• Steamhead
    Steamhead Member Posts: 14,417
    edited August 2009
    That's a "one-pipe" system

    The "releaser" on the end should not release steam- only air. It's called an "air vent", and its job is to let the air out so the steam can get in, but close when steam reaches it.



    But I'll bet that air vent is an old "vacuum" type- one that will let air out but not in. So as the steam condenses after the boiler has shut off, the vacuum caused by the condensing steam pulls more steam from the system piping. These were popular in the coal-boiler era but as you've seen, don't work well with oil or gas firing. Can you see the make and model of the vent?



    A good replacement air vent is the Vent-Rite #1, which has a dial you can adjust without tools. This gives you control over how quickly the air vents, thereby regulating the amount of entering steam.



    The shutoff valve should stay all the way open, otherwise the water may not be able to leave the radiator. This can cause banging.
    All Steamed Up, Inc.
    Steam, Vapor & Hot-Water Heating Specialists
    Oil & Gas Burner Service
    Consulting
  • nicholas bonham-carter
    nicholas bonham-carter Member Posts: 8,455
    overheating steam systemm

    this would be a good application for thermostatic radiator VENTS, which would keep the steam from entering the radiator if the room were already too hot, and save money as well.

    has the system been serviced on a regular basis? it could reduce  fuel consumption by as much as 1/3rd, if it were functioning as well as it once did when first installed, all those years ago. the owners then would not have tolerated overheating at that time. the difference is that there are fewer "steam professionals"  around to keep things in order. luckily you have arrived at this site where there is a good stock of professional steam advice, and answers.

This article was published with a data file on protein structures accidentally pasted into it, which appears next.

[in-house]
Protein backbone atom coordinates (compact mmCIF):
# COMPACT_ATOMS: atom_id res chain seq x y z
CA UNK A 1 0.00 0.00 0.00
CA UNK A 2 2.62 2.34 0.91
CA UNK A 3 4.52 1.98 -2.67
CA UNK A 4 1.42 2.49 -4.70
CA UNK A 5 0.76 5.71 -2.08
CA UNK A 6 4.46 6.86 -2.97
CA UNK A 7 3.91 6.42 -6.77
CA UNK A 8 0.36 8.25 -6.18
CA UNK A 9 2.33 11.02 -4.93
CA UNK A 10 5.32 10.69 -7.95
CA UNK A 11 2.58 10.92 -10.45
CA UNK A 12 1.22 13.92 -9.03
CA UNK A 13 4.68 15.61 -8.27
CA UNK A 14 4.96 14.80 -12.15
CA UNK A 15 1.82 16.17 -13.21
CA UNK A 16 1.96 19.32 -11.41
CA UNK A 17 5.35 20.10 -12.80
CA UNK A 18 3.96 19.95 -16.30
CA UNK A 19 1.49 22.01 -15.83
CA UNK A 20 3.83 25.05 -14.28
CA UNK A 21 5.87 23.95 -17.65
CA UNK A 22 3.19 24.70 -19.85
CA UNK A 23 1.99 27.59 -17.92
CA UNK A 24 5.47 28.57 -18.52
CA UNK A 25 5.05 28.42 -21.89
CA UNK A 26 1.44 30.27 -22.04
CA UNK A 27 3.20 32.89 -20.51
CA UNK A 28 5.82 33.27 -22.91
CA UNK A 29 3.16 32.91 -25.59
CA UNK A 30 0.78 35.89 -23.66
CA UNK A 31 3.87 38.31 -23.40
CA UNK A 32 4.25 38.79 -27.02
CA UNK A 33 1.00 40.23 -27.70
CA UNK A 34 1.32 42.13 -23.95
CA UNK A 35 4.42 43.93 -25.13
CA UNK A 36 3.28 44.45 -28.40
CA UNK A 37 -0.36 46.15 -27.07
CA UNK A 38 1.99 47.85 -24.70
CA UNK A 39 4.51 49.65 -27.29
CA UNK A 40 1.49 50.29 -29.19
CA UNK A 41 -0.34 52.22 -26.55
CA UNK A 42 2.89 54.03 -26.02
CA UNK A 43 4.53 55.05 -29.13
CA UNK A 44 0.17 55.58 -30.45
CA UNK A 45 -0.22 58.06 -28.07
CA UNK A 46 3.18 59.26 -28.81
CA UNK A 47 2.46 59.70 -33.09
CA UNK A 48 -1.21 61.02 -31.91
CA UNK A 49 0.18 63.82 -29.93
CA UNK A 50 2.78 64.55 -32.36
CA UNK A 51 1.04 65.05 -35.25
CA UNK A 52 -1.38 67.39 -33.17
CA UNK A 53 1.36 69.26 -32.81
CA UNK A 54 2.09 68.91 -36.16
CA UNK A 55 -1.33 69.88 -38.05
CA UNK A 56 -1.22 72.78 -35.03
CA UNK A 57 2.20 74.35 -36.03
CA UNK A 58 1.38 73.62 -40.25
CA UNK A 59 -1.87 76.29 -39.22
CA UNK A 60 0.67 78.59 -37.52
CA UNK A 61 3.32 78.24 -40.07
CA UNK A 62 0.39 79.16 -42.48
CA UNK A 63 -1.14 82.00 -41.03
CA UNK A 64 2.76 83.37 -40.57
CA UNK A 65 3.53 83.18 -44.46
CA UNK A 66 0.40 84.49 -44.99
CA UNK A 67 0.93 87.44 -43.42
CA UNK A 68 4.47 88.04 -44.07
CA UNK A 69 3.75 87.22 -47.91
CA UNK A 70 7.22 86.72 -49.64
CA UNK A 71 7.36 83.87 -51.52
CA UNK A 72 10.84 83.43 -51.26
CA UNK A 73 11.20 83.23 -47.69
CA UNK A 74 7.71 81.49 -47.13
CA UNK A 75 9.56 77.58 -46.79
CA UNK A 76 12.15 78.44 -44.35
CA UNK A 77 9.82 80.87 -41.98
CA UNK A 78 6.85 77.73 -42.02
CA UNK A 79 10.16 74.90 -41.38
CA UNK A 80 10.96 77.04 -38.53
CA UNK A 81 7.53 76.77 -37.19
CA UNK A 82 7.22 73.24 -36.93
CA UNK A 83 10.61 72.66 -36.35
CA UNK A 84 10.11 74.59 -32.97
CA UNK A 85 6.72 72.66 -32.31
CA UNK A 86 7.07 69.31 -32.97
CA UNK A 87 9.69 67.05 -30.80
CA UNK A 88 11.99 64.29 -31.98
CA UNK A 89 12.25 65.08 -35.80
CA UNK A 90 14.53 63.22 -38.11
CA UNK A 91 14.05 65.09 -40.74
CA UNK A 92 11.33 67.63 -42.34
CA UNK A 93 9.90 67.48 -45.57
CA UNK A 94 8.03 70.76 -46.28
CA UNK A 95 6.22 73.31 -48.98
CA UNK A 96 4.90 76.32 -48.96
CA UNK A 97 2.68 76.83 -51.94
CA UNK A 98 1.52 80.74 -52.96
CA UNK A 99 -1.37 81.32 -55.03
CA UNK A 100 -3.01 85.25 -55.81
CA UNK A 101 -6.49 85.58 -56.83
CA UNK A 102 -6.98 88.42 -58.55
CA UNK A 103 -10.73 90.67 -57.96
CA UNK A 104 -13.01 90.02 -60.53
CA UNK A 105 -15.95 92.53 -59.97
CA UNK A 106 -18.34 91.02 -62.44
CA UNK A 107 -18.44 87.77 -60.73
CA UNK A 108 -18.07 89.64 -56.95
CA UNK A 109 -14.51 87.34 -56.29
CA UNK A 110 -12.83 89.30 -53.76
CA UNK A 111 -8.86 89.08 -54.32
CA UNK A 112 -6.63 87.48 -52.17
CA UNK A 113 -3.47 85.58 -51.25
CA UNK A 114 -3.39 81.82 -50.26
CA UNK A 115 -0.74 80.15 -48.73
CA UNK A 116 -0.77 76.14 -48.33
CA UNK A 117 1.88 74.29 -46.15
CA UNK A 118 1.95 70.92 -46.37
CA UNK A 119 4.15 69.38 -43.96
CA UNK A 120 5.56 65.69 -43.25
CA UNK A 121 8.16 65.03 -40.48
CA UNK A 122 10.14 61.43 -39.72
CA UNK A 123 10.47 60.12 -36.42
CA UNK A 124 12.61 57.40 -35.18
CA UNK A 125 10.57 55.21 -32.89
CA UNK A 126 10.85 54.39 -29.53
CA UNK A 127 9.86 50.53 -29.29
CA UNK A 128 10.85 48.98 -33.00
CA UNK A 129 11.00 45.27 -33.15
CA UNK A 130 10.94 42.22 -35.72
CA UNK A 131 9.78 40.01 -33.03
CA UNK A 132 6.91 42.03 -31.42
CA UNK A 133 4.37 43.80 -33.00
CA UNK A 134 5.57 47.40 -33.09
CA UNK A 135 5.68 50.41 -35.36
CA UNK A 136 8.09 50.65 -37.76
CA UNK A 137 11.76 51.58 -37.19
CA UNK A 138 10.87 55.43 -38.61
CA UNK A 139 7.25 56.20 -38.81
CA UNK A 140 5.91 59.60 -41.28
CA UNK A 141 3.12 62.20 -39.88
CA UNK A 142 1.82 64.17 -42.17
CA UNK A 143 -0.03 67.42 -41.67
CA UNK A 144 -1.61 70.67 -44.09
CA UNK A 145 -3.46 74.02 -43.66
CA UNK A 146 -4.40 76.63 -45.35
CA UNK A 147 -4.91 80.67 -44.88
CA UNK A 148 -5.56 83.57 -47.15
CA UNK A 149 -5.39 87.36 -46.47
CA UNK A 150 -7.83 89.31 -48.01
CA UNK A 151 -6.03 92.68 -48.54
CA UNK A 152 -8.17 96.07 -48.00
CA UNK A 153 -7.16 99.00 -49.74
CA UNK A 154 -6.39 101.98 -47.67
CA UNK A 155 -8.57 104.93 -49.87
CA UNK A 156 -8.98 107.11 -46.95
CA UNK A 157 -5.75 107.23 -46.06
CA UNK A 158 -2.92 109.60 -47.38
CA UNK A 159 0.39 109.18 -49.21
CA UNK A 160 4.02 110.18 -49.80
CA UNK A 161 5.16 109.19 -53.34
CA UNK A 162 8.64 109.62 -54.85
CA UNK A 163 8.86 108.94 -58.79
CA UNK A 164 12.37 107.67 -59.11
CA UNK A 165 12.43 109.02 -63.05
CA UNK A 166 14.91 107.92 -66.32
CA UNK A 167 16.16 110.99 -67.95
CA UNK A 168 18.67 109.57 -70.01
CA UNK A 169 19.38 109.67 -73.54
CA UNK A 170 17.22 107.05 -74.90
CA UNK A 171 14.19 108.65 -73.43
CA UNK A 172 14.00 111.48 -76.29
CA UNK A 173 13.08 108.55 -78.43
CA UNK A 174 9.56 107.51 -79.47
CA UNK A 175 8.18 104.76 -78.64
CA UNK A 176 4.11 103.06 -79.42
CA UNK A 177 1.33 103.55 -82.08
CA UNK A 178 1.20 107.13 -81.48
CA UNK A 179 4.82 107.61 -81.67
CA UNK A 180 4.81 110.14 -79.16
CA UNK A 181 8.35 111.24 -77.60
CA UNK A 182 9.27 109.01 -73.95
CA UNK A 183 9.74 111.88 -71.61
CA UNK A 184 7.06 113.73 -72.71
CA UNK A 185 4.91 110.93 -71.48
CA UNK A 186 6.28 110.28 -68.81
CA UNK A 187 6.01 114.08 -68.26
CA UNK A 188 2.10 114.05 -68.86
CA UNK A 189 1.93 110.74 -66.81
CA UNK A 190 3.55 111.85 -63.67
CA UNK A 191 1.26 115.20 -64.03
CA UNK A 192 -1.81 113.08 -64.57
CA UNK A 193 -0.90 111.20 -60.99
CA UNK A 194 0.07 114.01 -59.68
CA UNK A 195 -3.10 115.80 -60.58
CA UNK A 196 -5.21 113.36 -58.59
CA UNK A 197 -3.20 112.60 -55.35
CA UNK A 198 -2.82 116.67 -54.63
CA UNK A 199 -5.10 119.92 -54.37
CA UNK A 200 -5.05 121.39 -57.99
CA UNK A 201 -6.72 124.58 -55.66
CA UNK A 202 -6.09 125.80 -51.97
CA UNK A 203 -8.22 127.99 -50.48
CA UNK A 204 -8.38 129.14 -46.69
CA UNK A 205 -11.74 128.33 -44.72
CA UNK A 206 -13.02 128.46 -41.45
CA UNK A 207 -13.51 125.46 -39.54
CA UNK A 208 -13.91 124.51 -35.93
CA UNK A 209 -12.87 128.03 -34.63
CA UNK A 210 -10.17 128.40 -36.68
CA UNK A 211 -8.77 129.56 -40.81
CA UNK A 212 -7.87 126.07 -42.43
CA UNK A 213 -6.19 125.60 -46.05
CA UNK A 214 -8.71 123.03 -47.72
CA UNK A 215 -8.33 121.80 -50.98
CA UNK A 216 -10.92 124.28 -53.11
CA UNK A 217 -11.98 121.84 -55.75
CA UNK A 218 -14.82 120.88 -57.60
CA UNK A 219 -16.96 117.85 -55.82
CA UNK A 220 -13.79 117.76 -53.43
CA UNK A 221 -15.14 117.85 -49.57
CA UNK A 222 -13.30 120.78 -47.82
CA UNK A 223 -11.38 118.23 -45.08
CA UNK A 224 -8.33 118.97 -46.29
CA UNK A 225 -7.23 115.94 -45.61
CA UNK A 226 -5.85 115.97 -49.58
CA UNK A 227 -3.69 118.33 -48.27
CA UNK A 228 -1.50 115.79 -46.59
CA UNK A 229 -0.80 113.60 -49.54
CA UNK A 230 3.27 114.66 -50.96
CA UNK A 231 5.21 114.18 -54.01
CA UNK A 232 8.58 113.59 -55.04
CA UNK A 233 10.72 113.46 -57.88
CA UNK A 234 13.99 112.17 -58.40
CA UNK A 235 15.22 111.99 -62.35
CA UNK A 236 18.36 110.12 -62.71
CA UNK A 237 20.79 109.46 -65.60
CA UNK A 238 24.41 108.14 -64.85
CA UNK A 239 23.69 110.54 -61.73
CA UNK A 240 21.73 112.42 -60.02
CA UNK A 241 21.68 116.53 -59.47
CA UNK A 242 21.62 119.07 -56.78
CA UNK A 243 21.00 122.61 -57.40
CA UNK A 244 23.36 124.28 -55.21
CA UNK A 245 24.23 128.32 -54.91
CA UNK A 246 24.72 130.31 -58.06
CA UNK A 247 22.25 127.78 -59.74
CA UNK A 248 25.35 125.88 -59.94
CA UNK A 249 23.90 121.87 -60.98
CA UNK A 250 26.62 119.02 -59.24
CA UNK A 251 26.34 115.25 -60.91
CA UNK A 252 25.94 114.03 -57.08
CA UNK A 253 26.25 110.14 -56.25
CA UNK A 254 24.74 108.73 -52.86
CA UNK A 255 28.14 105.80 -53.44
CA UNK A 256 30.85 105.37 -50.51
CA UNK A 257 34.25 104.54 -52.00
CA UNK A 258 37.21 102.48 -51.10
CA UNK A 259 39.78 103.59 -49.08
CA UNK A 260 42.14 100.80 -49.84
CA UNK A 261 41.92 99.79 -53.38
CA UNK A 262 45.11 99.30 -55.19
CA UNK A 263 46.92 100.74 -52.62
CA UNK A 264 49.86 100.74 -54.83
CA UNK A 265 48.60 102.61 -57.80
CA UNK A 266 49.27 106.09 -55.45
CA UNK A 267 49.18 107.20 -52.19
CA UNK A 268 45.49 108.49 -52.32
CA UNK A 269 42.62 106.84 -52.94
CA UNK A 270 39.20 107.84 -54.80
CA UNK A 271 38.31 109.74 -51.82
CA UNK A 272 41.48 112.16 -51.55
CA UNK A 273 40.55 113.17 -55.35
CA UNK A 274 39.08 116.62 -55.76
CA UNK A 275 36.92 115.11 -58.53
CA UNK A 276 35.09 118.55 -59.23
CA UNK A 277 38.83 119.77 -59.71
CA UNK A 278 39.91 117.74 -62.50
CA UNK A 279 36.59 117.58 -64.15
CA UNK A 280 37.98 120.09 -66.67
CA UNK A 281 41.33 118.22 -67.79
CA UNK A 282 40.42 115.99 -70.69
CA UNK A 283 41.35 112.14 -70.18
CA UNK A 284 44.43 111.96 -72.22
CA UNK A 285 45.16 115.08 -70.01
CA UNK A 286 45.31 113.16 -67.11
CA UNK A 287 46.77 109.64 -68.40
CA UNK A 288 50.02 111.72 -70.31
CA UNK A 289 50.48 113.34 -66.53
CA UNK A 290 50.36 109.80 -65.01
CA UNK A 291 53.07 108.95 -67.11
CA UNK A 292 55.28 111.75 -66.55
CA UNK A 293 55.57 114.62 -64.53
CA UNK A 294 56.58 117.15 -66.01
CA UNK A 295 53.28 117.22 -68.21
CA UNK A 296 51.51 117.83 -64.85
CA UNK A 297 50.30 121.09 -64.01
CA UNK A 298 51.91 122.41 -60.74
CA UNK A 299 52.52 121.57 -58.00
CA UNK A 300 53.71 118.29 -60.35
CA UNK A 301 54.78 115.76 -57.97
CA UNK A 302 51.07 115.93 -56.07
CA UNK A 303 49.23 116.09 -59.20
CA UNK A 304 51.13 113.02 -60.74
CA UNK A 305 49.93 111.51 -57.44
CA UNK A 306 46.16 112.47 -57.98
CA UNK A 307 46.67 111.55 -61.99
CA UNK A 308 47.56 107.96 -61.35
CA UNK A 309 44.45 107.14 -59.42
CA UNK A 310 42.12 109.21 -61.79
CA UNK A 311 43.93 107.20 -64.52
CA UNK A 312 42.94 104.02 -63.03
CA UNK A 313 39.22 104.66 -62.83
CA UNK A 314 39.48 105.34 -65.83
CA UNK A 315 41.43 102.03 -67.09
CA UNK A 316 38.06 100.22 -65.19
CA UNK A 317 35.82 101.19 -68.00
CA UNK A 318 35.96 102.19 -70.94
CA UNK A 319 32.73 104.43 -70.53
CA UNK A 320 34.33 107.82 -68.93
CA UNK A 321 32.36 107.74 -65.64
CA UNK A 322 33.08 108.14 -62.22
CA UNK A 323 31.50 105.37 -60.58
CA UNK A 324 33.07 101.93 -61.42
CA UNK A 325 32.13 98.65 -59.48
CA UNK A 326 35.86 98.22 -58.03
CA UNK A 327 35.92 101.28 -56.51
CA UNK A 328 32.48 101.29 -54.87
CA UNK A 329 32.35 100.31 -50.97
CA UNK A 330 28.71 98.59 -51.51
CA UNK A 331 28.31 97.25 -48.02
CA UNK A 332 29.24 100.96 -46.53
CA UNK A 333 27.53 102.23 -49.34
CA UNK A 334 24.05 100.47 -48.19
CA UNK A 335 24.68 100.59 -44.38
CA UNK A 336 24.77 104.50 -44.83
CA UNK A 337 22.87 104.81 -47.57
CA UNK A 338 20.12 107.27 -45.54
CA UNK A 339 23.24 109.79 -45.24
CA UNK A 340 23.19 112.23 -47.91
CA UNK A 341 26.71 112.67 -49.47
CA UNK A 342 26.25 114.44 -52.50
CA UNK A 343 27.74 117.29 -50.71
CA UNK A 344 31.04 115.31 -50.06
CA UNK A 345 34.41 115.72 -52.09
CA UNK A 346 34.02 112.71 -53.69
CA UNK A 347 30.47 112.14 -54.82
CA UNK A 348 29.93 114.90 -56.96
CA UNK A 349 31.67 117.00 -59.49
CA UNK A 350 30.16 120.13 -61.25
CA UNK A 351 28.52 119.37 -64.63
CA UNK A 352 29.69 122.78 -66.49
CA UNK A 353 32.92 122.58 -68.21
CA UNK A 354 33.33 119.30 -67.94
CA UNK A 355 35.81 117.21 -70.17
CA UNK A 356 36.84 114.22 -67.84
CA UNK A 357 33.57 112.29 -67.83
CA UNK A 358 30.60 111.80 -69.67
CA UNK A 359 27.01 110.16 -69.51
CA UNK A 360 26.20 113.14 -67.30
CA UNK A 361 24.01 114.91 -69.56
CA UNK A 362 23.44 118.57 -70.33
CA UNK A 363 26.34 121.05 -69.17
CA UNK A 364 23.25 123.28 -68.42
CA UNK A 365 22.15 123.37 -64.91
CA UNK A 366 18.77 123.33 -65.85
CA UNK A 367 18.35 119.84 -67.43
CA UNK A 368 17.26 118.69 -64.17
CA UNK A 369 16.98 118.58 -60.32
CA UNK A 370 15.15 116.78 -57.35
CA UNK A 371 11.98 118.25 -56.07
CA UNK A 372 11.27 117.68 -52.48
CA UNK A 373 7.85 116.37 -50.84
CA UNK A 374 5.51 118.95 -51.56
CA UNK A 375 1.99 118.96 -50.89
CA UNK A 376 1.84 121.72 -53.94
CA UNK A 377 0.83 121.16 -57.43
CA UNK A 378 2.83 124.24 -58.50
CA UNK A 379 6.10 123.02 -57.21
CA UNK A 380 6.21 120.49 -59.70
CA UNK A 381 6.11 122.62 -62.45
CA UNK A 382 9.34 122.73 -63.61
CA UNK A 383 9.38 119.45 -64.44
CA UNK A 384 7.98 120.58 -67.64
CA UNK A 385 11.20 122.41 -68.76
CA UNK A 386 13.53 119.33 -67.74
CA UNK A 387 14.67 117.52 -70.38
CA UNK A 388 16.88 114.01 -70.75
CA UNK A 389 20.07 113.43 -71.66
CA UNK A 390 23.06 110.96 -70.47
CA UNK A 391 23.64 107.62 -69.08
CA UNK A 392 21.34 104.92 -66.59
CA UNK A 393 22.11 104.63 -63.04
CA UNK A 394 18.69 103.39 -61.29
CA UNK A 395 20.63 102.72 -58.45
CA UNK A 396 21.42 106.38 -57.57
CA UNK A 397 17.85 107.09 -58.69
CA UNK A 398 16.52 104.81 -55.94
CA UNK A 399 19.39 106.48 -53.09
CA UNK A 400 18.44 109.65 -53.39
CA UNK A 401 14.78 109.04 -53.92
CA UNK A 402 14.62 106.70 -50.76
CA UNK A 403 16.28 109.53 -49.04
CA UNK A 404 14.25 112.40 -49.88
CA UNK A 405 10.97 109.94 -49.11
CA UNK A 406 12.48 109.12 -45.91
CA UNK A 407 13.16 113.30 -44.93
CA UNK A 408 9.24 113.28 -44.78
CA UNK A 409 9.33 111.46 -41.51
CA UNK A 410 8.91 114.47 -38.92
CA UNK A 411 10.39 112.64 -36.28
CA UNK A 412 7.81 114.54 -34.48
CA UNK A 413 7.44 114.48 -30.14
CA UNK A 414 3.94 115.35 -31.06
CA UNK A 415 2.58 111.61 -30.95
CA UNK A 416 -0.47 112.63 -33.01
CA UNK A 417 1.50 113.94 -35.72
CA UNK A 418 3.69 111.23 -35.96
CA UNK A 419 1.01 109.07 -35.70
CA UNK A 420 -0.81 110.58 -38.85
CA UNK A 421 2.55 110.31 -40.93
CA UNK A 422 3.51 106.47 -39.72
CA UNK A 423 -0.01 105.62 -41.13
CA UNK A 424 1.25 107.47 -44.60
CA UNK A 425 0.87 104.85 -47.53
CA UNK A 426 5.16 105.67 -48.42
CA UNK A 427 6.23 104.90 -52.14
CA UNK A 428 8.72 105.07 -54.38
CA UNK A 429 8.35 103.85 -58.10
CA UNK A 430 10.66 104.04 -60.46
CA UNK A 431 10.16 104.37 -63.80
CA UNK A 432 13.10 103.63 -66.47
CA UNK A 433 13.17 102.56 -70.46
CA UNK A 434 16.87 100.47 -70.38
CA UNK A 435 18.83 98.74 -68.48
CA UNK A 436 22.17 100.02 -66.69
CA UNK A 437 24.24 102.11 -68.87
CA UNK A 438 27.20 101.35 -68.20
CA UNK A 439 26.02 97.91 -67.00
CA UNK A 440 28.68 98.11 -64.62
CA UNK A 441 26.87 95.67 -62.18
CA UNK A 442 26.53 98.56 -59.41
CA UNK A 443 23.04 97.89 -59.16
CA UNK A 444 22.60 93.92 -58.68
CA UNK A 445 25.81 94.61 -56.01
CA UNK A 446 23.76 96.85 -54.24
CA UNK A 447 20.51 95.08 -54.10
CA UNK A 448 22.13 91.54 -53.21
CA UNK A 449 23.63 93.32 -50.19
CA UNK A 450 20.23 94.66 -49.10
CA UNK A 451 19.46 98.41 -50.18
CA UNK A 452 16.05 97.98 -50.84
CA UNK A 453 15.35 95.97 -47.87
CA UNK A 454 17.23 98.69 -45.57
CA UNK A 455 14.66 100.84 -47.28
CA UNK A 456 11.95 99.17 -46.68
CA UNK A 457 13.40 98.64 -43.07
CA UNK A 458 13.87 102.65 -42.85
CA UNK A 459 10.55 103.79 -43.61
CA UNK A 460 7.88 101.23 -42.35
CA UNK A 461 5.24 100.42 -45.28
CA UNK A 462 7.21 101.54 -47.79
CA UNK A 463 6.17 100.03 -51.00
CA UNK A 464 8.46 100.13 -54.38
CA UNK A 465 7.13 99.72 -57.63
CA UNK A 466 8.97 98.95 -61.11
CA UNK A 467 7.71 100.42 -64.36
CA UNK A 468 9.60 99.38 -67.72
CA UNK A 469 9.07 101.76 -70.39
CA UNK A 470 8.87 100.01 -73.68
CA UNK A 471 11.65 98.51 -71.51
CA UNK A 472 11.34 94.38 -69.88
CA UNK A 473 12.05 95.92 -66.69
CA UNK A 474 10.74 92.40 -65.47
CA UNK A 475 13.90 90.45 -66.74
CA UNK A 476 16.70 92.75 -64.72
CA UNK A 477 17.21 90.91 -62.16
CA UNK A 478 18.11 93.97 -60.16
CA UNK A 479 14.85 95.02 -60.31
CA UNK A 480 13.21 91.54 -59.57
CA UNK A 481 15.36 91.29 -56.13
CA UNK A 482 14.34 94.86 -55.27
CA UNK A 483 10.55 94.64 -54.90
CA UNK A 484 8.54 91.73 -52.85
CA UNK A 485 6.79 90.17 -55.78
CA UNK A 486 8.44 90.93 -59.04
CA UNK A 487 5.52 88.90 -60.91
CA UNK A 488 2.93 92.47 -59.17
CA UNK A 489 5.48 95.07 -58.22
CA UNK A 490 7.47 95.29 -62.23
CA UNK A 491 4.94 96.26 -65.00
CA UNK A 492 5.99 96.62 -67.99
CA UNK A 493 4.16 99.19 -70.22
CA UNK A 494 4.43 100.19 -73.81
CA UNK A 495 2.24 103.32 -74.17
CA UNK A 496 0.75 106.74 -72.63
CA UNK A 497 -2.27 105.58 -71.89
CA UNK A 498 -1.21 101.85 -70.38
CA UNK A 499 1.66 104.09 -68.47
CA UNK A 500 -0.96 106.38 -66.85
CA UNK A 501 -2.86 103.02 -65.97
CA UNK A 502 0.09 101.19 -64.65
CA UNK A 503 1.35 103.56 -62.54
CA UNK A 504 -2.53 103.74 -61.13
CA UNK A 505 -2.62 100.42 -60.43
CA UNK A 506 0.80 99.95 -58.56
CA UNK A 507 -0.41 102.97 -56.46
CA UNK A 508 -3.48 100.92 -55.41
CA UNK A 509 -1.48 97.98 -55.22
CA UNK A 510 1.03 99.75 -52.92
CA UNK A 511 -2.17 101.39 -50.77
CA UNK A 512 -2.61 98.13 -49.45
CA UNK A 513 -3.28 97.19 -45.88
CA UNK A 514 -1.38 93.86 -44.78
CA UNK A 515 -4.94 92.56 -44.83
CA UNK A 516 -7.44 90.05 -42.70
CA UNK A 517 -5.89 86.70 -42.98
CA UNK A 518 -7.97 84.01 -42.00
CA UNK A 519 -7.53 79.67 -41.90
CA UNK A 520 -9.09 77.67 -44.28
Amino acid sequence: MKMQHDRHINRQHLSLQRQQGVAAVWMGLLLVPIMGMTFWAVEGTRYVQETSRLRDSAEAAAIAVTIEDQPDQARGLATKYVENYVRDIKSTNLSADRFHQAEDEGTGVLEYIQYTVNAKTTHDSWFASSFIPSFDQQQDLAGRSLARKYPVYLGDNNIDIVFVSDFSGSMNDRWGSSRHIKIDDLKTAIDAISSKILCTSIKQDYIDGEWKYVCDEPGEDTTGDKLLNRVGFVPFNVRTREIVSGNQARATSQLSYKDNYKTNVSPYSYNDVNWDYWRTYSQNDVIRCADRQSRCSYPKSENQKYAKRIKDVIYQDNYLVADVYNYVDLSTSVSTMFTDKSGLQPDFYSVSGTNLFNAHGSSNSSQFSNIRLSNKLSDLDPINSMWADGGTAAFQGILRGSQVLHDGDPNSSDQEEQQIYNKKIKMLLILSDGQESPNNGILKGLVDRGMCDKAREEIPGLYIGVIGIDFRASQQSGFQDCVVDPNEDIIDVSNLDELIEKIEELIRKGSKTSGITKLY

why not order a copy of "the lost art of steam heating" fro the shop here, and it will explain many things about steam heat in a simple, easy to understand way. you will then be able to diagnose some problems, so that the professional can then know where to start with repairs or adjustments.

    as steamhead has wisely said, pictures are worth a thousand words.--nbc
  • Lavendergirl
    Lavendergirl Member Posts: 4
    Releaser

    Hi:



    It is hard to read, It looks like Hoffman #40 something. I can't move the heater to see the rest of it. 



    It was replaced 5 years ago along with the stem to the opener knob that turns it on. That piece is copper and made by Legend. I used to manage a warehouse and know all the pipe fitting terms...escapes me right now.



    I never see anything come out of the releaser. In my old apartment I used to see the air come out of it sometimes.
  • Steamhead
    Steamhead Member Posts: 14,417
    The #40

    is not a vacuum vent. Is your apartment closer to the boiler room than the others? 
    All Steamed Up, Inc.
    Steam, Vapor & Hot-Water Heating Specialists
    Oil & Gas Burner Service
    Consulting
  • Lavendergirl
    Lavendergirl Member Posts: 4
    Steam Heater that won't turn off

    No, I am on the top floor in the front. The boiler room is in the back on the ground floor in the garage.
  • Steamhead
    Steamhead Member Posts: 14,417
    edited August 2009
    It may be

    that the slower radiators have even smaller vents (in terms of throughput) and the ones with the newer vents get most of the steam. This can be cured by upgrading the vents on the radiators and also on the steam mains.